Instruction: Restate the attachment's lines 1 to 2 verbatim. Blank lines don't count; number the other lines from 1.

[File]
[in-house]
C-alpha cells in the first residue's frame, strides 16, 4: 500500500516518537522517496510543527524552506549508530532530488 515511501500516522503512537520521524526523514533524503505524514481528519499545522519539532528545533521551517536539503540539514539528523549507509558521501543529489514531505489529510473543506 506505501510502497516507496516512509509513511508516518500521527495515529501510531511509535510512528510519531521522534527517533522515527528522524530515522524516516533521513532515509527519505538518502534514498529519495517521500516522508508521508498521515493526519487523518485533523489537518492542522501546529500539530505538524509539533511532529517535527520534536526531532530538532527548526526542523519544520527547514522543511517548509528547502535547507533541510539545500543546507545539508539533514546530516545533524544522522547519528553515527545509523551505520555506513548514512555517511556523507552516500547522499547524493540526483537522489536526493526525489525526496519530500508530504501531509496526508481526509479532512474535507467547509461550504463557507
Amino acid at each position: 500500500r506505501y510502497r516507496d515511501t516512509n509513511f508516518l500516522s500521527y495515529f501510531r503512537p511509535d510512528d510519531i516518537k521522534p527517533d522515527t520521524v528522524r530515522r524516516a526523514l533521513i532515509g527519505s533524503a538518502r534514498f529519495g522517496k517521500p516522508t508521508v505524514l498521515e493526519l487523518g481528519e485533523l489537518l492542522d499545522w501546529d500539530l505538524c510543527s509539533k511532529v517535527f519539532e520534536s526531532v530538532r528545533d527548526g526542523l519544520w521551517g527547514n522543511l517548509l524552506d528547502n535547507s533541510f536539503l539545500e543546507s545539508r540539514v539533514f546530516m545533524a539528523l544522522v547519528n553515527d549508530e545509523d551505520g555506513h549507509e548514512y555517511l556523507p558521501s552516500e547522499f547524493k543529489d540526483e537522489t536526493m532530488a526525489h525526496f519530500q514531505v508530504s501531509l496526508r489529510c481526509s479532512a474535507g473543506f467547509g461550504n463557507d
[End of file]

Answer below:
[in-house]
C-alpha cells in the first residue's frame, strides 16, 4: 500500500516518537522517496510543527524552506549508530532530488 515511501500516522503512537520521524526523514533524503505524514481528519499545522519539532528545533521551517536539503540539514539528523549507509558521501543529489514531505489529510473543506 506505501510502497516507496516512509509513511508516518500521527495515529501510531511509535510512528510519531521522534527517533522515527528522524530515522524516516533521513532515509527519505538518502534514498529519495517521500516522508508521508498521515493526519487523518485533523489537518492542522501546529500539530505538524509539533511532529517535527520534536526531532530538532527548526526542523519544520527547514522543511517548509528547502535547507533541510539545500543546507545539508539533514546530516545533524544522522547519528553515527545509523551505520555506513548514512555517511556523507552516500547522499547524493540526483537522489536526493526525489525526496519530500508530504501531509496526508481526509479532512474535507467547509461550504463557507